Munich is known for its Oktoberfest. Berlin has the Berlin Wall. Heidelberg is home to one of the prettiest castles in Germany. But what’s the deal with Hannover? We live just an hour south, yet other than the fact that it’s the local seat of government for our region of Niedersachsen (Lower Saxony), we’ve never heard much about the city.
When a last-minute decision to spend New Year’s weekend in Berlin put us driving right past Hannover, we saw it as the perfect opportunity to scout it out. So with an afternoon to explore but no real destination, we parked downtown and set off on foot. We ended up visiting two really cool attractions: the New Town Hall and Aegidien Church, which was heavily bombed during WWII and now stands as a war memorial.
Aegidienkirche – Aegidien Church
During WWII, Hannover was a major target for Allied bombers. Over 3/4 of the city was destroyed in 88 bombing raids during the course of the war. The metropolis was a commercial hub for the railroad and oil industries, and pilots destroyed important refineries and plants, including a tank factory.
In October of 1943, bombs from one of these raids hit the 14th-century Aegidienkirche, blasting out the treasured stained glass windows and collapsing the roof. Rather than repairing the church, locals left it to serve as a war memorial.
A Peace Bell was cast in Hiroshima, Hannover’s sister city, and presented to Germans as a gift in 1985. The bell now hangs in the nave of the Aegidienkirche. Every year on August 6th, the anniversary of the US bombing of Hiroshima, delegates from Hiroshima and Hannover meet to ring the bell in memory of that day.
Neues Rathaus – New Town Hall
Unlike the scarred remnant’s of the Aegidienkirche, the New Town Hall in Hannover is not only quite new, but it’s undergoing renovations. Built in 1913, the castle-like building sits within a park with a small pond. Though the green domes and red roof of the rathaus are still visible, much of the building is hidden behind scaffolding and construction materials.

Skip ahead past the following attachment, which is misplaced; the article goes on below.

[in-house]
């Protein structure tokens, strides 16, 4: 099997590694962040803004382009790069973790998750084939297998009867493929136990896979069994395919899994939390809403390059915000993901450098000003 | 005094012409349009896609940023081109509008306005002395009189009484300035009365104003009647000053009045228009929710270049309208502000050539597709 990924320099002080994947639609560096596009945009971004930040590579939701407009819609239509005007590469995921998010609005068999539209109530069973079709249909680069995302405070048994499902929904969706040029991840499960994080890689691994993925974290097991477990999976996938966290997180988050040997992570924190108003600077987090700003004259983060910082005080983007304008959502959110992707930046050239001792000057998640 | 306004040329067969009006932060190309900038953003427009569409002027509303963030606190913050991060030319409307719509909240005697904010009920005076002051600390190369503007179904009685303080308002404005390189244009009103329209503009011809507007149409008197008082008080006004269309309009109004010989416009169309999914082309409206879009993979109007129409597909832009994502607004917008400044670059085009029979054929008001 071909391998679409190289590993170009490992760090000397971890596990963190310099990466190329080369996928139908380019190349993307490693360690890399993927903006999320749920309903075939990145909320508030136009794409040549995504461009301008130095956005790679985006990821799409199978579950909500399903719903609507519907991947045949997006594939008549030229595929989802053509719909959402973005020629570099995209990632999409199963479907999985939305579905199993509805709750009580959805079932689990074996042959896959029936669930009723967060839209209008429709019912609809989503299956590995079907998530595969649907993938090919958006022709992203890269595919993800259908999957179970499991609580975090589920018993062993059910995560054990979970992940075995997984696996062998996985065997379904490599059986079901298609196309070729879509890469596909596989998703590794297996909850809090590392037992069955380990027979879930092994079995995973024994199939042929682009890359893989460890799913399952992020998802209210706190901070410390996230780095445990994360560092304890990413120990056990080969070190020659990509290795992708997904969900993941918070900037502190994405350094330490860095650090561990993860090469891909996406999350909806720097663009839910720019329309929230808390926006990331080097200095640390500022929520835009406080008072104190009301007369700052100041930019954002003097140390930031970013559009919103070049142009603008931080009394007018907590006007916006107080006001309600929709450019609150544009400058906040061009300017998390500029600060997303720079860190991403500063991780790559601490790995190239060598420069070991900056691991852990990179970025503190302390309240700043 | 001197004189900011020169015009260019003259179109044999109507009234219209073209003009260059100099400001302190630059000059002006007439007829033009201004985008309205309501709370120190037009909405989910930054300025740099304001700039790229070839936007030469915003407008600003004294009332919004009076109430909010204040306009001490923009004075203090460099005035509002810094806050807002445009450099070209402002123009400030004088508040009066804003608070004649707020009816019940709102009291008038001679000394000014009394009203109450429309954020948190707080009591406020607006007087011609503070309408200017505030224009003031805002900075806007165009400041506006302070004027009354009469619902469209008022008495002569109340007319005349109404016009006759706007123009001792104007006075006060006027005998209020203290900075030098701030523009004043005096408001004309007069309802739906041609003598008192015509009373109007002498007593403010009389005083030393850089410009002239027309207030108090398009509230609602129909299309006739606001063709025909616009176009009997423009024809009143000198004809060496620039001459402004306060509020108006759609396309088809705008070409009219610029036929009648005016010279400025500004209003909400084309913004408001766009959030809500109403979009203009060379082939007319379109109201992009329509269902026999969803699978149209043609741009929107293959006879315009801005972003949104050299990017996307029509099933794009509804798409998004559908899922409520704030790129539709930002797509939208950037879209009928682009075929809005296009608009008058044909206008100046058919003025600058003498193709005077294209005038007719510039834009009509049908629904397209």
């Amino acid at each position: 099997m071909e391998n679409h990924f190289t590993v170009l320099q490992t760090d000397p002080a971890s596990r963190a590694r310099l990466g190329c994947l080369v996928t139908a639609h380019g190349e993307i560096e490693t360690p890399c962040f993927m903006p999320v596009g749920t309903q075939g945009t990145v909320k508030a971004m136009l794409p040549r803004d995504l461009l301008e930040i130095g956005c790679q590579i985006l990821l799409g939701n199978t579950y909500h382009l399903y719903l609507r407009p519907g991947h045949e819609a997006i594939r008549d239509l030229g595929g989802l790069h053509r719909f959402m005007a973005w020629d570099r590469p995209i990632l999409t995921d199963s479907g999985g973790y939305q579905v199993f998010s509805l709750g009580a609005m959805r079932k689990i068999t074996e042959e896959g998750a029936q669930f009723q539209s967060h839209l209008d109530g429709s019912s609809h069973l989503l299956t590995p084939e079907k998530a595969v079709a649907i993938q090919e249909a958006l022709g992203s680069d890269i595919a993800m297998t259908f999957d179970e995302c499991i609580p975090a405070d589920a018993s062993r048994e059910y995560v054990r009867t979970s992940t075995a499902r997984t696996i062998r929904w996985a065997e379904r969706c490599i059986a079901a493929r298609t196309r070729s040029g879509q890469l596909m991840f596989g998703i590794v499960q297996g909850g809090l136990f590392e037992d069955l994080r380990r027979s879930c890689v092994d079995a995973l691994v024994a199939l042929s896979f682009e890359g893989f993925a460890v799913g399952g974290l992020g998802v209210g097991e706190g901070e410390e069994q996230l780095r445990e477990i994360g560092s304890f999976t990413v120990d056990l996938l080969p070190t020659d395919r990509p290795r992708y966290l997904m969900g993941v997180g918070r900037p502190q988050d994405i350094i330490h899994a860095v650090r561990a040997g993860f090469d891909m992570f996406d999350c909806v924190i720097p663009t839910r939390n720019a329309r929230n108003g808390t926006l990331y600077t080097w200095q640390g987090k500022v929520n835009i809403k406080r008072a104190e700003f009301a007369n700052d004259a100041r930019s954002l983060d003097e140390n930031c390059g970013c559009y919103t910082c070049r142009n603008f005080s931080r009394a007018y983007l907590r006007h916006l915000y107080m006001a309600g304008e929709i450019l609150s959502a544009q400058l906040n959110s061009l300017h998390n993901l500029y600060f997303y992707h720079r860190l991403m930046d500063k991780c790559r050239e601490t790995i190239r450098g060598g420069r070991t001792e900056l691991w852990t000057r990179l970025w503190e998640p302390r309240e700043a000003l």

The rathaus is open to the public, free, and is far more stunning inside than outside. We probably would not even have gone in had we not needed to find a bathroom. We’re so glad we did!
Just inside the entryway, visitors encounter four fairly large models of Hannover. The models reflect what the city looked like at different times in history: as a settlement in 1689, in the 1930s before WWII, at the end of the war, and how it looks today after being rebuilt.
Returning to our car, we made one more stop on our way out of Hannover. The Herrenhausen Gardens on the outskirts of town are one of the city’s most popular tourist attractions. Since the sun was just setting and much of what we could see through the gates was spread out in winter’s gray, we passed it up for another day.
Will we be back for a second visit? Definitely.
A half-day of exploration in December convinced us it’s worth a return trip when the famously green city comes to life in the summer.
Know Before You Go
Planning to drive in Hannover? Like many German cities, much of Hannover is included within an “Umwelt Zone,” which only allows level 4 cars with a green environmental sticker. Older cars and those that are diesel often fail emissions tests to qualify for the green sticker and aren’t allowed inside these Umwelt Zones. Plan to use public transit or park outside the zone. More info about Germany’s “green zones” with a list of cities that require a level 4 environmental sticker and how to get one
Entrance to the Aegidien Church and New Town Hall is free.